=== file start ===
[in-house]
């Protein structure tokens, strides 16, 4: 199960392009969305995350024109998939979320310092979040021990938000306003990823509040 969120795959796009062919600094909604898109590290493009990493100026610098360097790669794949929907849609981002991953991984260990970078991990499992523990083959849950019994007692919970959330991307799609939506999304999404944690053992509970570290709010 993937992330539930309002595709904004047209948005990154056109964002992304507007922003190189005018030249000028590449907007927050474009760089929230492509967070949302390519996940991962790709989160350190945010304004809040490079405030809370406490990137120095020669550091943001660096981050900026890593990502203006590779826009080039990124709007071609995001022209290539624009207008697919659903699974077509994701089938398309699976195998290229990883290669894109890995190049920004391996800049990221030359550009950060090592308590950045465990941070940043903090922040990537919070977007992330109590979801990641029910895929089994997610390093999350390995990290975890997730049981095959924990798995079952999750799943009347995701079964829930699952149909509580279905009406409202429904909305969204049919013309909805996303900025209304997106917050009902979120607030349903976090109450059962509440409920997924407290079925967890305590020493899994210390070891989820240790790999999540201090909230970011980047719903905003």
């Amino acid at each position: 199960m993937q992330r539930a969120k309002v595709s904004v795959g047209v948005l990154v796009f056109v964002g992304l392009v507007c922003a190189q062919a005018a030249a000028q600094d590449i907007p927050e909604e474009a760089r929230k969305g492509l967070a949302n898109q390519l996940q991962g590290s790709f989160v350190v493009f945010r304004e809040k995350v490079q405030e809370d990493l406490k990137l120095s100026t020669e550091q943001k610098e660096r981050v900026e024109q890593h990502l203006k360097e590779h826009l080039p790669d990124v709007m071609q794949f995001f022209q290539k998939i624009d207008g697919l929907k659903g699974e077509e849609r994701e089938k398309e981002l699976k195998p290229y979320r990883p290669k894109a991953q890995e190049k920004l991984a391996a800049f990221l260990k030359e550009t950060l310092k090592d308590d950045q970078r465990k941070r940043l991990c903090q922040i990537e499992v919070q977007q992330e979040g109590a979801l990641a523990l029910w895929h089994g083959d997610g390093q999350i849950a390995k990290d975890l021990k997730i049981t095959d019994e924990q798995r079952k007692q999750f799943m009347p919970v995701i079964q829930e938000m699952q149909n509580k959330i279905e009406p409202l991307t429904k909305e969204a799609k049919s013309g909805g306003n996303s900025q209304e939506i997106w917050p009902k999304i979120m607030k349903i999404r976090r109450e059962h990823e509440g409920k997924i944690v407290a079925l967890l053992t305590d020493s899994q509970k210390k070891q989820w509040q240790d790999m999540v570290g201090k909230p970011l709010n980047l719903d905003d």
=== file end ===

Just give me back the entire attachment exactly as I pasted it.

[in-house]
């Protein structure tokens, strides 16, 4: 199960392009969305995350024109998939979320310092979040021990938000306003990823509040 969120795959796009062919600094909604898109590290493009990493100026610098360097790669794949929907849609981002991953991984260990970078991990499992523990083959849950019994007692919970959330991307799609939506999304999404944690053992509970570290709010 993937992330539930309002595709904004047209948005990154056109964002992304507007922003190189005018030249000028590449907007927050474009760089929230492509967070949302390519996940991962790709989160350190945010304004809040490079405030809370406490990137120095020669550091943001660096981050900026890593990502203006590779826009080039990124709007071609995001022209290539624009207008697919659903699974077509994701089938398309699976195998290229990883290669894109890995190049920004391996800049990221030359550009950060090592308590950045465990941070940043903090922040990537919070977007992330109590979801990641029910895929089994997610390093999350390995990290975890997730049981095959924990798995079952999750799943009347995701079964829930699952149909509580279905009406409202429904909305969204049919013309909805996303900025209304997106917050009902979120607030349903976090109450059962509440409920997924407290079925967890305590020493899994210390070891989820240790790999999540201090909230970011980047719903905003």
């Amino acid at each position: 199960m993937q992330r539930a969120k309002v595709s904004v795959g047209v948005l990154v796009f056109v964002g992304l392009v507007c922003a190189q062919a005018a030249a000028q600094d590449i907007p927050e909604e474009a760089r929230k969305g492509l967070a949302n898109q390519l996940q991962g590290s790709f989160v350190v493009f945010r304004e809040k995350v490079q405030e809370d990493l406490k990137l120095s100026t020669e550091q943001k610098e660096r981050v900026e024109q890593h990502l203006k360097e590779h826009l080039p790669d990124v709007m071609q794949f995001f022209q290539k998939i624009d207008g697919l929907k659903g699974e077509e849609r994701e089938k398309e981002l699976k195998p290229y979320r990883p290669k894109a991953q890995e190049k920004l991984a391996a800049f990221l260990k030359e550009t950060l310092k090592d308590d950045q970078r465990k941070r940043l991990c903090q922040i990537e499992v919070q977007q992330e979040g109590a979801l990641a523990l029910w895929h089994g083959d997610g390093q999350i849950a390995k990290d975890l021990k997730i049981t095959d019994e924990q798995r079952k007692q999750f799943m009347p919970v995701i079964q829930e938000m699952q149909n509580k959330i279905e009406p409202l991307t429904k909305e969204a799609k049919s013309g909805g306003n996303s900025q209304e939506i997106w917050p009902k999304i979120m607030k349903i999404r976090r109450e059962h990823e509440g409920k997924i944690v407290a079925l967890l053992t305590d020493s899994q509970k210390k070891q989820w509040q240790d790999m999540v570290g201090k909230p970011l709010n980047l719903d905003d």